But the cross speaks of giving up.  Specifically giving up your life for the sake of others.  And only then realizing that your life is given back to you in a new way.The cross speaks to the truth of human fragility, human vulnerability, human suffering and, subversively, Divine hope.  The arrow speaks to the lies of stair-stepping our way to salvation and human moral progress in such a way the sacrifice is less about “what I give up” and more about “I’m going to work harder.”

A difficult truth to swallow for some may be this understanding, which I’ve come to see as true: sometimes I find people following other faith paths (and sometimes even no faith path) living a more cruciform life than those with Jesus fish on the back of their cars.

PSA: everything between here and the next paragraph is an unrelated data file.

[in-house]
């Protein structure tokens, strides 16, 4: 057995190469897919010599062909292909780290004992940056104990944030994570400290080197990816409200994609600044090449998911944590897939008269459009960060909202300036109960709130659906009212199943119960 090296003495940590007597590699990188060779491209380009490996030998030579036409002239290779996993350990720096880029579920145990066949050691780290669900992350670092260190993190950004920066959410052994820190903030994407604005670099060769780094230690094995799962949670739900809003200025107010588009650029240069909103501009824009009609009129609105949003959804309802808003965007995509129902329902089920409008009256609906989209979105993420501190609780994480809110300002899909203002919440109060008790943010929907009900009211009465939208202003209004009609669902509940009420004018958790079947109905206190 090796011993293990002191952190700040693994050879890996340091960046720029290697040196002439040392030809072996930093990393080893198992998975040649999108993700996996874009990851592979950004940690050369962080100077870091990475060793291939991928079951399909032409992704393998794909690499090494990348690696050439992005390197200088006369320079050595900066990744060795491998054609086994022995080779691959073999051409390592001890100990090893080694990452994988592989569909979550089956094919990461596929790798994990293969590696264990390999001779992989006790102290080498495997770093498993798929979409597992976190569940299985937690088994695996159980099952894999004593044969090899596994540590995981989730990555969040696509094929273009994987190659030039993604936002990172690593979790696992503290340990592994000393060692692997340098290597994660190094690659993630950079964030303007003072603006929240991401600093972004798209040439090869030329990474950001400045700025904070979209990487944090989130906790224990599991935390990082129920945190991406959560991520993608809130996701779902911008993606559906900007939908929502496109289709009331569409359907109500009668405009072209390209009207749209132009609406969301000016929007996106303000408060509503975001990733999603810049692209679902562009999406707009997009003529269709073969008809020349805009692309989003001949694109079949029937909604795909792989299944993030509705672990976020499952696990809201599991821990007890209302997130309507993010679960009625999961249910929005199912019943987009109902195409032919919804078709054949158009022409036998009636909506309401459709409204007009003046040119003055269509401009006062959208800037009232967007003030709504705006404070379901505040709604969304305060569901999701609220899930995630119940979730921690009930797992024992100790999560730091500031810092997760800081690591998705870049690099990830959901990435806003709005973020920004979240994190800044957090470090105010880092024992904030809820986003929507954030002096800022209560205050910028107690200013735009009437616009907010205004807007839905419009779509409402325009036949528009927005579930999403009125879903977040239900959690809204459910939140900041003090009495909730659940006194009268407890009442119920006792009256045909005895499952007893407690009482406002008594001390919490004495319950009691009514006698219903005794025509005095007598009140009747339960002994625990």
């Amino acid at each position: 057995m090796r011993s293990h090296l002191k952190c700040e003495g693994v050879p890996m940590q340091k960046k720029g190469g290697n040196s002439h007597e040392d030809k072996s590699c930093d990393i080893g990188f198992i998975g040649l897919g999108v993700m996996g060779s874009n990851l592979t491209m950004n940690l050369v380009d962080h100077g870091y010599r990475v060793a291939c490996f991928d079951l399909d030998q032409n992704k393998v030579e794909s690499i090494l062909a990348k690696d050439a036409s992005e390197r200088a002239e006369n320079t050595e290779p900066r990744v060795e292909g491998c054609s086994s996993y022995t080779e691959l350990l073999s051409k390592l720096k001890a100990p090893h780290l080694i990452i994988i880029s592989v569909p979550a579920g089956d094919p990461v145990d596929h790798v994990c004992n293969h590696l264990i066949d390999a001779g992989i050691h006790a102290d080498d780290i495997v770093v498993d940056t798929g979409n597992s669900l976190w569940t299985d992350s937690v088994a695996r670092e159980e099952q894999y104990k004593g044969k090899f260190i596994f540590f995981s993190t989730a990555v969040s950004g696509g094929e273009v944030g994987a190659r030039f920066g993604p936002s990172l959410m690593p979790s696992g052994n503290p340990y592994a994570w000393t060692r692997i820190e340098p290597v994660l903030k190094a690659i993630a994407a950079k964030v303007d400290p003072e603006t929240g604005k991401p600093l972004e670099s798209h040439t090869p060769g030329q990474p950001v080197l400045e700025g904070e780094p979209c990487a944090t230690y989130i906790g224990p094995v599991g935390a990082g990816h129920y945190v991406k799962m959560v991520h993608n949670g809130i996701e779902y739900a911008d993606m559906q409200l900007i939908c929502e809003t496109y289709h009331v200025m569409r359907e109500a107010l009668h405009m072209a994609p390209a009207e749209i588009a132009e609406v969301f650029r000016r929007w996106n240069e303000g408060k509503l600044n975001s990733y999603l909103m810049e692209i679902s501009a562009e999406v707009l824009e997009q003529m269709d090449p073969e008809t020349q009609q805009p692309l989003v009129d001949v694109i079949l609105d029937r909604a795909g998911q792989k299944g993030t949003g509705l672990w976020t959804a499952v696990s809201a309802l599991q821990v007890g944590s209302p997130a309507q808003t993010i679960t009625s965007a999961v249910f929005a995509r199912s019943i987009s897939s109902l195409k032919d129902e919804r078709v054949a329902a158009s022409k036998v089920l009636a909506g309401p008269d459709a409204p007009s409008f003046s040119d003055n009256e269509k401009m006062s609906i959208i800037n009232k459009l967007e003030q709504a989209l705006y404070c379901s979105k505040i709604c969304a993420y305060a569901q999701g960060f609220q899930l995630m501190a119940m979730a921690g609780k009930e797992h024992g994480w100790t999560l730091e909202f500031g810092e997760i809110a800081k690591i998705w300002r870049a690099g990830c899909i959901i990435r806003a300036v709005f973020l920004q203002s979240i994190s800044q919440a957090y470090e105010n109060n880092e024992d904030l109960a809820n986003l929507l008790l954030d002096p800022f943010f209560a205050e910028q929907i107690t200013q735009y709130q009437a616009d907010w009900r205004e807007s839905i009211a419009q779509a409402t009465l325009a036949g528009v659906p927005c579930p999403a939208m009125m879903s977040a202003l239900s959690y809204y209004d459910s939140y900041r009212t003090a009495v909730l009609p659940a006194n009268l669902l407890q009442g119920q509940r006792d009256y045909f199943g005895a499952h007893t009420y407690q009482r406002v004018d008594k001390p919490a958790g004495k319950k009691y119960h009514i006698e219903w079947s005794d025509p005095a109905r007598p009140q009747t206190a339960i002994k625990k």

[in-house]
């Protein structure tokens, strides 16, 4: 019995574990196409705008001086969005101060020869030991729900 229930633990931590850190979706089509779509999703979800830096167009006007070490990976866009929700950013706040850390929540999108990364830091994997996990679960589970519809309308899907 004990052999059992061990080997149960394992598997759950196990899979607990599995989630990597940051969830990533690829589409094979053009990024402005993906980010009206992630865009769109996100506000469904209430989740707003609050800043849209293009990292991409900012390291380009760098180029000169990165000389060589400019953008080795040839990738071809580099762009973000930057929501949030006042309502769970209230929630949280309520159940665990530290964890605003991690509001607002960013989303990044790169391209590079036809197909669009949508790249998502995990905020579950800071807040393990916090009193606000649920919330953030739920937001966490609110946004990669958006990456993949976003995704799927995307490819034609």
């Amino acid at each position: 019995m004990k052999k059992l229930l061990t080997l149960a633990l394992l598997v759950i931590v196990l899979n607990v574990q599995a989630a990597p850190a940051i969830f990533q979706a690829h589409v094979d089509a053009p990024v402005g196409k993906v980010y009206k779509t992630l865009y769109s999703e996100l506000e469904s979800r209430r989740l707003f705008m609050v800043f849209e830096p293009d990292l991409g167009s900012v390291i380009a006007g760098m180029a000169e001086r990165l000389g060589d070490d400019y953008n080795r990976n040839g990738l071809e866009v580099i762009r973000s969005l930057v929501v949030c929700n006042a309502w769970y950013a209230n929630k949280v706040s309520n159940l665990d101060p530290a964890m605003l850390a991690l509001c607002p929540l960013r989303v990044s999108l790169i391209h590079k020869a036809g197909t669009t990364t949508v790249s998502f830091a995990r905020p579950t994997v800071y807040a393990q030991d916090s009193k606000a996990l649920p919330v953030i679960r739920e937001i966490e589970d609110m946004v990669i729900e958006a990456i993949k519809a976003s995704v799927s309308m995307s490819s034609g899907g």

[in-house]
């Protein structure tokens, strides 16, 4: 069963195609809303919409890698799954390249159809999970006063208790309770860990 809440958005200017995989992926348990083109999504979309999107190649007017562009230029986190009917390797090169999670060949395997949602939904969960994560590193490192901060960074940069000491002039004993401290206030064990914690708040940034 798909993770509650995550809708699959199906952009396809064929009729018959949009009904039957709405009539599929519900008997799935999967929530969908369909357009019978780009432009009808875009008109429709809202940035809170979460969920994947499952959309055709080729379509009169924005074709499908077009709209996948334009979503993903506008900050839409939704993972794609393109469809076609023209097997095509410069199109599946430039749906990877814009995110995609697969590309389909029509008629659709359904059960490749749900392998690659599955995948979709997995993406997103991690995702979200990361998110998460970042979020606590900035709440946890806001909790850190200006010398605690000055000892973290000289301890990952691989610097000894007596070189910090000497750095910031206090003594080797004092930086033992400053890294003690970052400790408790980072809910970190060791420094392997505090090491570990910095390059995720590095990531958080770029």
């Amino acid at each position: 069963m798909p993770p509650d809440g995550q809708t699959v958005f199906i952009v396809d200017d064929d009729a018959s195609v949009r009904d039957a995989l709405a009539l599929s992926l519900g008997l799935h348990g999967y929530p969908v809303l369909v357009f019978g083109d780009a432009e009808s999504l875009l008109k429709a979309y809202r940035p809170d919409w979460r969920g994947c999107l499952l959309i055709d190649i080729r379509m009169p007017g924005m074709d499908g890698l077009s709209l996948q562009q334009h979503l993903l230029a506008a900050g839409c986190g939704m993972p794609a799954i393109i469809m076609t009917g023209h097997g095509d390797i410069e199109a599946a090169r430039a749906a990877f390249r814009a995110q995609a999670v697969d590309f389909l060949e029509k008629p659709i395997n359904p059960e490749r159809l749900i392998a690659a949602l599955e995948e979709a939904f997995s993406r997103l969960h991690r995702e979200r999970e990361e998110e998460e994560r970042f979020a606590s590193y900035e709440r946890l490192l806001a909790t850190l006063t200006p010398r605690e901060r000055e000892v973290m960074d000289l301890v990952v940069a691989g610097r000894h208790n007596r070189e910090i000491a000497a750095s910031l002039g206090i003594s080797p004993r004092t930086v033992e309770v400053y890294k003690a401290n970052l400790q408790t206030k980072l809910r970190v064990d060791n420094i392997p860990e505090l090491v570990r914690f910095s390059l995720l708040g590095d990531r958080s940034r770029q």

And it’s not about wealth or church attendance or even belief statements, necessarily.  It’s about, as Jesus says, “Losing your life to gain it.”  It’s about starving the all-consuming ego monster in deference for the Other in front of you.  It’s about God resurrecting you more than you trying over and over again to resuscitate your happiness, self-worth, career, what have you.

This is something that 12 step programs understand so well, and something that we’re missing in the pews (or auditorium chairs, if that’s your thing).